Saturday, February 18, 2012

God is emptiness (the transcendence of God)

This is part of a series reflecting on God-talk and Buddhist terminology. It is an opening to dialogue, not a final word on the subject.

Emptiness. If you are ever going to get tired of hearing people talk about a Buddhist concept this has to be a front runner.

If you spend time reading about emptiness in popular magazines and books or popular websites, you will learn that some older translations into English included "void", and that this negative impression still remains with emptiness.

In attempting to correct this, other images are sometimes suggested. Emptiness refers to a lack of something, but what? One expression popularized by Tibetan Buddhists is that things don't exist "on their own side". Chan/Zen Buddhists favor "lack of intrinsic existence". Pure Land Buddhists, Nichiren Buddhists, and others have similar variations on this theme.

Another way to approach the matter is to turn the negative into a positive. If something does not exist under its own power or will (emptiness), but is instead made up of and connected to other things (dependent co-arising), then everything must be subject to change (impermanence) and hence can only exist because they are not permanent and independent objects (no-self). The capacity for change, the formless ground from which phenomena emerges, can be thought of as the essence of potential itself. The power of possibility.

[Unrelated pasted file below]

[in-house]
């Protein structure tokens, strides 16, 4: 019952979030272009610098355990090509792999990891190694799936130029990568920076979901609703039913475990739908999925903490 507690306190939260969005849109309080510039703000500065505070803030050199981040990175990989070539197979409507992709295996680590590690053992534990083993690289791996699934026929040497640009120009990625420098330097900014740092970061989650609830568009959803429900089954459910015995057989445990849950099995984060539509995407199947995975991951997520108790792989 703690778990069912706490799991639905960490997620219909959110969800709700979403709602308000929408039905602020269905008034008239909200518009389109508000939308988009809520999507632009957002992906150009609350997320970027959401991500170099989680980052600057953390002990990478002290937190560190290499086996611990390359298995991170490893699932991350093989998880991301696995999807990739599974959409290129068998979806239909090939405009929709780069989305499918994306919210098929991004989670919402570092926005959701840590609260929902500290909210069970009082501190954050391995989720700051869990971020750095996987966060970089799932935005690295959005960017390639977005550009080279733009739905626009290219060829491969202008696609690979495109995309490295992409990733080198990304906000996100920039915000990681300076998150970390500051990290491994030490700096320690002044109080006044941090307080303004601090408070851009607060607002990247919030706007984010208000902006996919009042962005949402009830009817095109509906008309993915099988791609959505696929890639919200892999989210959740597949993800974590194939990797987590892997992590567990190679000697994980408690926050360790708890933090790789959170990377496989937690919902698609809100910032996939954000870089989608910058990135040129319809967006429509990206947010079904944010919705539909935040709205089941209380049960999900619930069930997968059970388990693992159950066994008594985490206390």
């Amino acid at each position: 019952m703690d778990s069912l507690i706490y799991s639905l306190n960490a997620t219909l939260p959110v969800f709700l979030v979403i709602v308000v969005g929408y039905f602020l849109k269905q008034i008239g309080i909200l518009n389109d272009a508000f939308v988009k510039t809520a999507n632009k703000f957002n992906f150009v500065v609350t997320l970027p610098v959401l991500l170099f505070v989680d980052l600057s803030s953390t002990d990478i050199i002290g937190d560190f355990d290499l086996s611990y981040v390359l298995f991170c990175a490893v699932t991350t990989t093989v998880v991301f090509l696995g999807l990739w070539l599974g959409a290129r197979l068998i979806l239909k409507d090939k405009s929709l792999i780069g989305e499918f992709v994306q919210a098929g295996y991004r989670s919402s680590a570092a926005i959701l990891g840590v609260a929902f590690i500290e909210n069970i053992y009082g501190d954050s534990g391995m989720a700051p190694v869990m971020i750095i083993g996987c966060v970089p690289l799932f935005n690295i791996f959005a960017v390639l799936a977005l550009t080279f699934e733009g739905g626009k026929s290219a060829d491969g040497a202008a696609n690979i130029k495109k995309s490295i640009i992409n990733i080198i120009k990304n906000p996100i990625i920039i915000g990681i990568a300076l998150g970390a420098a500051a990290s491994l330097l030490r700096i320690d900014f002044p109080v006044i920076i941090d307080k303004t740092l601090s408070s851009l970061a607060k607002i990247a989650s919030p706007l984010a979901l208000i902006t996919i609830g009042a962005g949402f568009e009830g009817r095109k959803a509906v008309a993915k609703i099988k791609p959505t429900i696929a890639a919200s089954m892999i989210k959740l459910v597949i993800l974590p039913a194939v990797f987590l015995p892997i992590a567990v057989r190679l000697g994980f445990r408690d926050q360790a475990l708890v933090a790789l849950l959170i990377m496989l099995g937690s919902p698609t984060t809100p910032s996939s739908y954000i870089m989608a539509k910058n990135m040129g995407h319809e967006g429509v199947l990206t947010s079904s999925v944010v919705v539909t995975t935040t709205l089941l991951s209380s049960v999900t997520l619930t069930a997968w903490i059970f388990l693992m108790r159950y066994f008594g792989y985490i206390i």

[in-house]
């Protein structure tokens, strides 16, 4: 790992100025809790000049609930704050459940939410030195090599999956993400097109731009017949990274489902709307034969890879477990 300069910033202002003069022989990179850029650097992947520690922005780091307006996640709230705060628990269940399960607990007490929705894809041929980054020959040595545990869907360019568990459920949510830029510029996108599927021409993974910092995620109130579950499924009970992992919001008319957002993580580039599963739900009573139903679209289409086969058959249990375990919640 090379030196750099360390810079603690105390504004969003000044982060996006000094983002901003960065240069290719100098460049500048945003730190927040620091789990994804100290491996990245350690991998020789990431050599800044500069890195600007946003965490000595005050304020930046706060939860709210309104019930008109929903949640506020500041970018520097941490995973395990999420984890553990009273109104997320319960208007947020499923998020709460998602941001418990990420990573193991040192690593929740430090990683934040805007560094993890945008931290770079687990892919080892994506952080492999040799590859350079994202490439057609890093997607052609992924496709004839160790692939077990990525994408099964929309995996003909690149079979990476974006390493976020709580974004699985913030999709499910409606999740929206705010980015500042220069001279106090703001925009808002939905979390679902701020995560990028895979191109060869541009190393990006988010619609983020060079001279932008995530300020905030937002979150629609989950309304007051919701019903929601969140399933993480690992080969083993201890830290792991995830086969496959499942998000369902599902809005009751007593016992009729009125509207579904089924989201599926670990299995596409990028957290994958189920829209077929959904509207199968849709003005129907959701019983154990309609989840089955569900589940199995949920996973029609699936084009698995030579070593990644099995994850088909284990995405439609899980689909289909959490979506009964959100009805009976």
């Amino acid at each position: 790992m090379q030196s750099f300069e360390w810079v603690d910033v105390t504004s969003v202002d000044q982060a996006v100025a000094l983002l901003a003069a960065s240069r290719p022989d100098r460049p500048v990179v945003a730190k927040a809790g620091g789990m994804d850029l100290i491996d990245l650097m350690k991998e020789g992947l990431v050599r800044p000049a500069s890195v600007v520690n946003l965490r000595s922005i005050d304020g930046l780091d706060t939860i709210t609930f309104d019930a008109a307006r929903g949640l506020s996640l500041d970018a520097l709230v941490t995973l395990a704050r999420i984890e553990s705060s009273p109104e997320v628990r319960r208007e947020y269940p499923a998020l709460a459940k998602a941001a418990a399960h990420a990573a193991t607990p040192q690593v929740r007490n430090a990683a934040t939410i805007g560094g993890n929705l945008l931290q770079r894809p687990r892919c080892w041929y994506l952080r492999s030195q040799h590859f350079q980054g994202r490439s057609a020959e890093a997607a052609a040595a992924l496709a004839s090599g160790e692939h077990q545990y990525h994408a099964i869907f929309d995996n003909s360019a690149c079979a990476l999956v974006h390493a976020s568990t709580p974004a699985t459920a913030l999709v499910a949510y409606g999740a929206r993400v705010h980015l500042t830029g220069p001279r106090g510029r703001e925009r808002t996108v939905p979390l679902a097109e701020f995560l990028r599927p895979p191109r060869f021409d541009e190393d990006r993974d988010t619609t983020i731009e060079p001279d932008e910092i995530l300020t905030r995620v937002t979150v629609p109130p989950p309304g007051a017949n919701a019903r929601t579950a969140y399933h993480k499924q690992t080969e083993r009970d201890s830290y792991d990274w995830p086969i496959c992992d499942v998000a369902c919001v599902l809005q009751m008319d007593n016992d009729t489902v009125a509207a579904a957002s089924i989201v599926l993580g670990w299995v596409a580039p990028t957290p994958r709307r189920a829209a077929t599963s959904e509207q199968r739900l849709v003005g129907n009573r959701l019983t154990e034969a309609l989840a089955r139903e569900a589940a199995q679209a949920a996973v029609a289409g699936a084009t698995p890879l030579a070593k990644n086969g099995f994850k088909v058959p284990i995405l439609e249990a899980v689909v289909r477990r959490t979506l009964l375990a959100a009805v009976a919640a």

That sounds much more affirming and exciting than talking about what things are not. Yet it is precisely in emphasizing what things, including our basic categories of perception and thought, are not that emptiness does its best work. This is probably because emptiness itself is not a thing at all, but an insight about things.

Simple, right?
And that's precisely the problem: it's too simple.

There is a part of the mind that lives to analyze, to generate abstraction, to make lists, and so on. It is very useful and productive to have it operating properly. And it distrusts things which are ambiguous, vague, and difficult to pin down or label. It want to interpolate, and extrapolate, and explicate, and lots of other rhyming things, finding and creating patterns.

The concept of emptiness and its correlates (dependent co-arising, impermanence, and no-self) are ways to cut off the root of this line of thinking, to pull the rug out from under it. It is similar to the Hindu teaching "Neti, neti...(not this, not that)." It is also similar to the apophatic mysticism or the via negativa of Christian contemplatives.

Where does form come from? (emptiness.) What is form really composed of at its most essential level? (emptiness.) What was your face before your parents were born? (emptiness.)

See how that works? It tells what we sometimes call the left-brain approach to understanding and experience that it is getting into areas that are beyond its capacity. The answer to form cannot come from form--the mind must get outside of that part of itself to a more spacious and inclusive state. Words and concepts fail.